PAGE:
A funny thing happened on the way to the future. Thing is, at the same time the computer has improved as a music-making instrument, so, too, has standalone hardware.
The reality is, hardware rigs for music making are more affordable and more accessible than they ever were before. They do more, better. They’re easier to use. And when it comes time to record and arrange, the computer doesn’t require the investment of cost and time it once did, either.
So the upshot is, even the computer is making it easier to spend some time working with hardware. And that means more time to focus on improvising with your hands – experimenting with gear and actually making music – and less time setting things up. (Trust me on this. It’s funny to go back and look at old artist interviews, because we’re remembering things through rose-colored glasses – a lot of gear was harder to use and broke more often and cost more than you might remember. The best of times is now.)
The hardware still pays dividends as it always did. It forces you to focus on a knob, a fader, a key, on making some gesture in the moment – something the open-ended computer screen can’t always do. And, whatever the reason, it’s just a lot of fun.
So, deep in this zeitgeist, not one but two videos have popped into my inbox in the past 24 hours extolling the virtues of live improvisation on gear. And each should spark some ideas of your own, whether you copy elements of these rigs directly, or substitute your own. (I’m always looking for dirt-cheap substitutes, as a kind of continuous optimization problem, but I do appreciate these instruments here!)
From Novation’s Chris Calcutt comes “Project Calc” – an obvious labor of love that involves chaining a bunch of synths together. And, in a Miracle on 34th Street-style nod to a competitor, Chris makes the center of this whole rig Elektron’s amazing Octatrack. The Octatrack is the box of choice for hardware lovers, because of its robust sequencing features – actually, much to our dismay, just the feature Elektron left out of the Analog Rytm and Analog Four, meaning the Octatrack bests those when it comes to replacing the laptop.
Chris cheats a bit. Because the Novation LaunchControl XL doesn’t support standalone operation, it’s plugged into a laptop. On the other hand, it’s a very different thing when the laptop is just sitting off to the side quietly recording your set; I’ve done just that. Still, I hope that makers like Novation will again consider making devices with MIDI on them and not only USB, hardware that can run on its own. (MIDI DIN is huge and doesn’t fit on more compact hardware, but – as Arturia, KORG, and Faderfox have all shown recently – you can substitute stereo minijack.)
The laptop or absence thereof is not so important as the audio routing:
The audio signal flow is simpler: the Bass Station II and the UltraNova are both plugged into the Octatrack’s four audio inputs, so they can also run through the Octatrack’s effects, like the filter and delays.
Finally, I route one of the secondary (cue) outputs from the Octatrack back into the Bass Station II’s external input. This makes it easy to select individual channels to come out of the cue output on the Octatrack, and means I can play my audio samples through the fantastic analogue filter and effects on the Bass Station II. I can also essentially use the Bass Station II as a filter bank.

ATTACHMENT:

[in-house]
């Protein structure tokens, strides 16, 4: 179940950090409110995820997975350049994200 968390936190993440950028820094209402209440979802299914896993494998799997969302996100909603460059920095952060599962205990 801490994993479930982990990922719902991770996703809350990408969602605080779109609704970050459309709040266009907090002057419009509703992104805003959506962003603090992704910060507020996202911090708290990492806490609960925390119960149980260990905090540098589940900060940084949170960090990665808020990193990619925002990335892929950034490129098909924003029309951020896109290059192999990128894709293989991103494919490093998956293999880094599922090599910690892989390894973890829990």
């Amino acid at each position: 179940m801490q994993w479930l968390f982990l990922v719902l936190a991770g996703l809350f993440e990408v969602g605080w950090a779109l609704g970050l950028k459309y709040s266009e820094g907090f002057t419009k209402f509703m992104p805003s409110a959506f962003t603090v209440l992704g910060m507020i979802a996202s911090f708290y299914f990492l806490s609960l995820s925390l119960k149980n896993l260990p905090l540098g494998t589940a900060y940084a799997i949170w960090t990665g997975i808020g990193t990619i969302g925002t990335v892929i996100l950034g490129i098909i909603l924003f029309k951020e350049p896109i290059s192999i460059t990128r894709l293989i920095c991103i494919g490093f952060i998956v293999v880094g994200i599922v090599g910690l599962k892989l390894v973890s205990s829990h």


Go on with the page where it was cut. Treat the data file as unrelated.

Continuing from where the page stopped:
One advantage of a laptop: it’s pretty easy to get an audio interface that doubles as a mixer and easily record; it actually appears they’re using a Focusrite box here but are just focusing on the hardware. (Yes, I know, you could also use a mixer and a mobile recorder. To me, probably the essential question here is whatever you happen to be traveling with!)
Also featured are two beautiful synths from Novation, the UltraNova and BassStation II.
The site features loads of tips, which you could apply to lots of other gear:
Watch and listen:
Ditching the laptop is reasonably easy. And there’s reason to do it, too: less to worry about, less distraction onstage.
Our friend Chris Stack does get rid of the laptop. (And, hey, your MacBook I’m sure won’t feel jealous – it’s not like it isn’t getting loads of mileage when you arrange and mix and master and produce and share.)
But more notably, Chris uses a very different hub from the Elektron: the Dave Smith Pro 2.
A compact, computer-less performance setup that can create a wide variety of new (and old) sounds. The Dave Smith Instruments Pro 2 is the heart of the setup. In addition to its great sound engine, it provides the master MIDI clock to the H9 and sends tempo-synced LFOs, step sequences and more to the MicroBrute via one or more of its four assignable CV outputs.
The MicroBrute is in the cat bird seat here, but also shown is how that position can also be nicely filled by other analog, CV controllable synths. We also take a Moog Voyager for a spin.
It’s really the hub that matters, as that’s the “computer.” And you’ll notice in each case you have some powerful hardware doing the heavy lifting.
The lowly, inexpensive Arturia MicroBrute, meanwhile, makes some really heavy bass sounds, so as Chris advises, get those headphones ready.
As Chris tells us, “this was a nice example of how slightly limiting your gear choices frees up a lot of other creativity. I debated about putting the Voyager in at the end, but gave in because it sounded too cool.”
By the way, if you want a budget alternative to the DSI or Elektron, I’m intrigued by what embedded systems can do – especially with options more powerful than the Raspberry Pi available for the same price. Yes, we know what’s on our to-do list for 2015.
In the meantime, enjoy the inspiration.